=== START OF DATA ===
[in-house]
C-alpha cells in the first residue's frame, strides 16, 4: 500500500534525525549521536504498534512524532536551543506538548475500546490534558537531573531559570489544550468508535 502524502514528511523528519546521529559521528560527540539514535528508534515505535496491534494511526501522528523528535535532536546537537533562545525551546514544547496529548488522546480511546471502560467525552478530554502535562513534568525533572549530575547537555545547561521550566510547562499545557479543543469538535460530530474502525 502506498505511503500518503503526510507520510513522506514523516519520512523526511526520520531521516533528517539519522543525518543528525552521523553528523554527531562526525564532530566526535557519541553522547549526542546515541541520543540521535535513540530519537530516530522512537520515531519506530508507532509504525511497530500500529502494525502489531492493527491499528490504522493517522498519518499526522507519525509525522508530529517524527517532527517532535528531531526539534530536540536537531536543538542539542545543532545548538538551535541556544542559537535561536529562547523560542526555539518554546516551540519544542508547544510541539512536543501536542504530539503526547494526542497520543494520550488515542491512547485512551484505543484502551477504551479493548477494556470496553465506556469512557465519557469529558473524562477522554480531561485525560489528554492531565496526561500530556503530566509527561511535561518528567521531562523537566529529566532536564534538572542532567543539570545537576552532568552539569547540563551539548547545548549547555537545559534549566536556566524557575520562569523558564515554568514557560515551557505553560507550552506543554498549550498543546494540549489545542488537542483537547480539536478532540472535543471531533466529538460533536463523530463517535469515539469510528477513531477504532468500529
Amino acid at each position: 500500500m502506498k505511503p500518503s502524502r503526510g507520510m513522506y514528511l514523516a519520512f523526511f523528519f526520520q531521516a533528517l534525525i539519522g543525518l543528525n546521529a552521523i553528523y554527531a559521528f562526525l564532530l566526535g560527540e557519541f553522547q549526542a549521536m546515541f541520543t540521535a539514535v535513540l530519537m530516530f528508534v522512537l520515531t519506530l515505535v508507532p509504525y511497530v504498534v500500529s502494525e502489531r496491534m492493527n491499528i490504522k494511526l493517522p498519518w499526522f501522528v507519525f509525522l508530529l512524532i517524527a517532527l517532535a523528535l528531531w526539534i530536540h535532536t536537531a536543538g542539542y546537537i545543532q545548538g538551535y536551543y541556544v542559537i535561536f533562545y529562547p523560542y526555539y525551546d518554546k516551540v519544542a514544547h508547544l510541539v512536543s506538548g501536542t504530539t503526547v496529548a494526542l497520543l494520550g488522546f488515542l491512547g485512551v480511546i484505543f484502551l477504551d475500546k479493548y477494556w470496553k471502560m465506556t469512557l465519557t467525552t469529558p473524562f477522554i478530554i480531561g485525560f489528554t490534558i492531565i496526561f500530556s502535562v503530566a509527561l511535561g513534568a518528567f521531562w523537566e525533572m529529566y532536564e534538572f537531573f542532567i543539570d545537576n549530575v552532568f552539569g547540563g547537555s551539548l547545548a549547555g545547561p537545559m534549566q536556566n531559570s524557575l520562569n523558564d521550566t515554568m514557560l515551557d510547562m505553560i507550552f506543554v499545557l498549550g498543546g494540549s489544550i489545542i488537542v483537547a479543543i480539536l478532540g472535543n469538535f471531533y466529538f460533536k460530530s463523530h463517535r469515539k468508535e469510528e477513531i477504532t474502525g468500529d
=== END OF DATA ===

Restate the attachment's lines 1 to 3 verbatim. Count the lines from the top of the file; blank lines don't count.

[in-house]
C-alpha cells in the first residue's frame, strides 16, 4: 500500500534525525549521536504498534512524532536551543506538548475500546490534558537531573531559570489544550468508535 502524502514528511523528519546521529559521528560527540539514535528508534515505535496491534494511526501522528523528535535532536546537537533562545525551546514544547496529548488522546480511546471502560467525552478530554502535562513534568525533572549530575547537555545547561521550566510547562499545557479543543469538535460530530474502525 502506498505511503500518503503526510507520510513522506514523516519520512523526511526520520531521516533528517539519522543525518543528525552521523553528523554527531562526525564532530566526535557519541553522547549526542546515541541520543540521535535513540530519537530516530522512537520515531519506530508507532509504525511497530500500529502494525502489531492493527491499528490504522493517522498519518499526522507519525509525522508530529517524527517532527517532535528531531526539534530536540536537531536543538542539542545543532545548538538551535541556544542559537535561536529562547523560542526555539518554546516551540519544542508547544510541539512536543501536542504530539503526547494526542497520543494520550488515542491512547485512551484505543484502551477504551479493548477494556470496553465506556469512557465519557469529558473524562477522554480531561485525560489528554492531565496526561500530556503530566509527561511535561518528567521531562523537566529529566532536564534538572542532567543539570545537576552532568552539569547540563551539548547545548549547555537545559534549566536556566524557575520562569523558564515554568514557560515551557505553560507550552506543554498549550498543546494540549489545542488537542483537547480539536478532540472535543471531533466529538460533536463523530463517535469515539469510528477513531477504532468500529
Amino acid at each position: 500500500m502506498k505511503p500518503s502524502r503526510g507520510m513522506y514528511l514523516a519520512f523526511f523528519f526520520q531521516a533528517l534525525i539519522g543525518l543528525n546521529a552521523i553528523y554527531a559521528f562526525l564532530l566526535g560527540e557519541f553522547q549526542a549521536m546515541f541520543t540521535a539514535v535513540l530519537m530516530f528508534v522512537l520515531t519506530l515505535v508507532p509504525y511497530v504498534v500500529s502494525e502489531r496491534m492493527n491499528i490504522k494511526l493517522p498519518w499526522f501522528v507519525f509525522l508530529l512524532i517524527a517532527l517532535a523528535l528531531w526539534i530536540h535532536t536537531a536543538g542539542y546537537i545543532q545548538g538551535y536551543y541556544v542559537i535561536f533562545y529562547p523560542y526555539y525551546d518554546k516551540v519544542a514544547h508547544l510541539v512536543s506538548g501536542t504530539t503526547v496529548a494526542l497520543l494520550g488522546f488515542l491512547g485512551v480511546i484505543f484502551l477504551d475500546k479493548y477494556w470496553k471502560m465506556t469512557l465519557t467525552t469529558p473524562f477522554i478530554i480531561g485525560f489528554t490534558i492531565i496526561f500530556s502535562v503530566a509527561l511535561g513534568a518528567f521531562w523537566e525533572m529529566y532536564e534538572f537531573f542532567i543539570d545537576n549530575v552532568f552539569g547540563g547537555s551539548l547545548a549547555g545547561p537545559m534549566q536556566n531559570s524557575l520562569n523558564d521550566t515554568m514557560l515551557d510547562m505553560i507550552f506543554v499545557l498549550g498543546g494540549s489544550i489545542i488537542v483537547a479543543i480539536l478532540g472535543n469538535f471531533y466529538f460533536k460530530s463523530h463517535r469515539k468508535e469510528e477513531i477504532t474502525g468500529d